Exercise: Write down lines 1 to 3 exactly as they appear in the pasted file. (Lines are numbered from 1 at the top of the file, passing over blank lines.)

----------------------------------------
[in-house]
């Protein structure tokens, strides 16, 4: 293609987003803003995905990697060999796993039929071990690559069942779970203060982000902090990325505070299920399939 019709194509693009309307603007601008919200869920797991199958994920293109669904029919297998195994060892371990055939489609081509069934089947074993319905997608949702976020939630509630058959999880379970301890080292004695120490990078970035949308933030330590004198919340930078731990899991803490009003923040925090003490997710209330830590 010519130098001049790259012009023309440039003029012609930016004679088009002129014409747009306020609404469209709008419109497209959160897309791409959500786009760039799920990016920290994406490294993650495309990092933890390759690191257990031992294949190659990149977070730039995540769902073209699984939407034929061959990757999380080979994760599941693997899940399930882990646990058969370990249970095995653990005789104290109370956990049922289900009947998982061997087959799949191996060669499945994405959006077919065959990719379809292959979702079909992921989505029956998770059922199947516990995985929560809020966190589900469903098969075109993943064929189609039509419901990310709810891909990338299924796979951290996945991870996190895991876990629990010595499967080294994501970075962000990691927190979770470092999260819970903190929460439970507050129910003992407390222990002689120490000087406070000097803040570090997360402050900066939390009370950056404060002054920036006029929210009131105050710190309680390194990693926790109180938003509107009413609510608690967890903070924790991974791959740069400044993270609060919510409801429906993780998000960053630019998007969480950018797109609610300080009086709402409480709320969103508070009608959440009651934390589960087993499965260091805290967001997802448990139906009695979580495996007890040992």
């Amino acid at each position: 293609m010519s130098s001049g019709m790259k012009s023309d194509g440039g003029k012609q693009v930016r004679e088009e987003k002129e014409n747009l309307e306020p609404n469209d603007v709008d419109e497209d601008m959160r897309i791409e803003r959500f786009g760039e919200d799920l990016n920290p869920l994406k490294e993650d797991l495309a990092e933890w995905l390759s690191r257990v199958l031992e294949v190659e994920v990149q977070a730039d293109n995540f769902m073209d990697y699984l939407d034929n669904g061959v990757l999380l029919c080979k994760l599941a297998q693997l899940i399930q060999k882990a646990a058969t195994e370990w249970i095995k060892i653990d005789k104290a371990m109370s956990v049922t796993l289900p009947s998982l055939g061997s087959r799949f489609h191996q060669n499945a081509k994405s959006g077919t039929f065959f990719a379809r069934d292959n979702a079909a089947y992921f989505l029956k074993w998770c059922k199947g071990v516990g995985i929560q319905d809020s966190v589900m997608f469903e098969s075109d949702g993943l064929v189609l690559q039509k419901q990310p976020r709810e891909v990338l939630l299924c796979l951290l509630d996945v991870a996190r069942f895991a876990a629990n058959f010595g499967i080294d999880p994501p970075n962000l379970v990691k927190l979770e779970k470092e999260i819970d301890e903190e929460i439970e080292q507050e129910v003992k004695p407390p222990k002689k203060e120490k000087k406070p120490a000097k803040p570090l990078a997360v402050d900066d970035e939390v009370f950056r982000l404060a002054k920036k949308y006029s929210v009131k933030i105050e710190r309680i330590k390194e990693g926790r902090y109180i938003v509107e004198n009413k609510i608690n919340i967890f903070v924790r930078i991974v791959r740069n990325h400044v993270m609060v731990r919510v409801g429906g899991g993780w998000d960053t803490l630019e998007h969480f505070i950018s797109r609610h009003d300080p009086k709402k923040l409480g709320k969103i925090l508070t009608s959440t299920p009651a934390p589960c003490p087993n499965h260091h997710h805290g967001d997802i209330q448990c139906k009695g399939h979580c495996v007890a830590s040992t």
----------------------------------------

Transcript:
[in-house]
């Protein structure tokens, strides 16, 4: 293609987003803003995905990697060999796993039929071990690559069942779970203060982000902090990325505070299920399939 019709194509693009309307603007601008919200869920797991199958994920293109669904029919297998195994060892371990055939489609081509069934089947074993319905997608949702976020939630509630058959999880379970301890080292004695120490990078970035949308933030330590004198919340930078731990899991803490009003923040925090003490997710209330830590 010519130098001049790259012009023309440039003029012609930016004679088009002129014409747009306020609404469209709008419109497209959160897309791409959500786009760039799920990016920290994406490294993650495309990092933890390759690191257990031992294949190659990149977070730039995540769902073209699984939407034929061959990757999380080979994760599941693997899940399930882990646990058969370990249970095995653990005789104290109370956990049922289900009947998982061997087959799949191996060669499945994405959006077919065959990719379809292959979702079909992921989505029956998770059922199947516990995985929560809020966190589900469903098969075109993943064929189609039509419901990310709810891909990338299924796979951290996945991870996190895991876990629990010595499967080294994501970075962000990691927190979770470092999260819970903190929460439970507050129910003992407390222990002689120490000087406070000097803040570090997360402050900066939390009370950056404060002054920036006029929210009131105050710190309680390194990693926790109180938003509107009413609510608690967890903070924790991974791959740069400044993270609060919510409801429906993780998000960053630019998007969480950018797109609610300080009086709402409480709320969103508070009608959440009651934390589960087993499965260091805290967001997802448990139906009695979580495996007890040992």
């Amino acid at each position: 293609m010519s130098s001049g019709m790259k012009s023309d194509g440039g003029k012609q693009v930016r004679e088009e987003k002129e014409n747009l309307e306020p609404n469209d603007v709008d419109e497209d601008m959160r897309i791409e803003r959500f786009g760039e919200d799920l990016n920290p869920l994406k490294e993650d797991l495309a990092e933890w995905l390759s690191r257990v199958l031992e294949v190659e994920v990149q977070a730039d293109n995540f769902m073209d990697y699984l939407d034929n669904g061959v990757l999380l029919c080979k994760l599941a297998q693997l899940i399930q060999k882990a646990a058969t195994e370990w249970i095995k060892i653990d005789k104290a371990m109370s956990v049922t796993l289900p009947s998982l055939g061997s087959r799949f489609h191996q060669n499945a081509k994405s959006g077919t039929f065959f990719a379809r069934d292959n979702a079909a089947y992921f989505l029956k074993w998770c059922k199947g071990v516990g995985i929560q319905d809020s966190v589900m997608f469903e098969s075109d949702g993943l064929v189609l690559q039509k419901q990310p976020r709810e891909v990338l939630l299924c796979l951290l509630d996945v991870a996190r069942f895991a876990a629990n058959f010595g499967i080294d999880p994501p970075n962000l379970v990691k927190l979770e779970k470092e999260i819970d301890e903190e929460i439970e080292q507050e129910v003992k004695p407390p222990k002689k203060e120490k000087k406070p120490a000097k803040p570090l990078a997360v402050d900066d970035e939390v009370f950056r982000l404060a002054k920036k949308y006029s929210v009131k933030i105050e710190r309680i330590k390194e990693g926790r902090y109180i938003v509107e004198n009413k609510i608690n919340i967890f903070v924790r930078i991974v791959r740069n990325h400044v993270m609060v731990r919510v409801g429906g899991g993780w998000d960053t803490l630019e998007h969480f505070i950018s797109r609610h009003d300080p009086k709402k923040l409480g709320k969103i925090l508070t009608s959440t299920p009651a934390p589960c003490p087993n499965h260091h997710h805290g967001d997802i209330q448990c139906k009695g399939h979580c495996v007890a830590s040992t």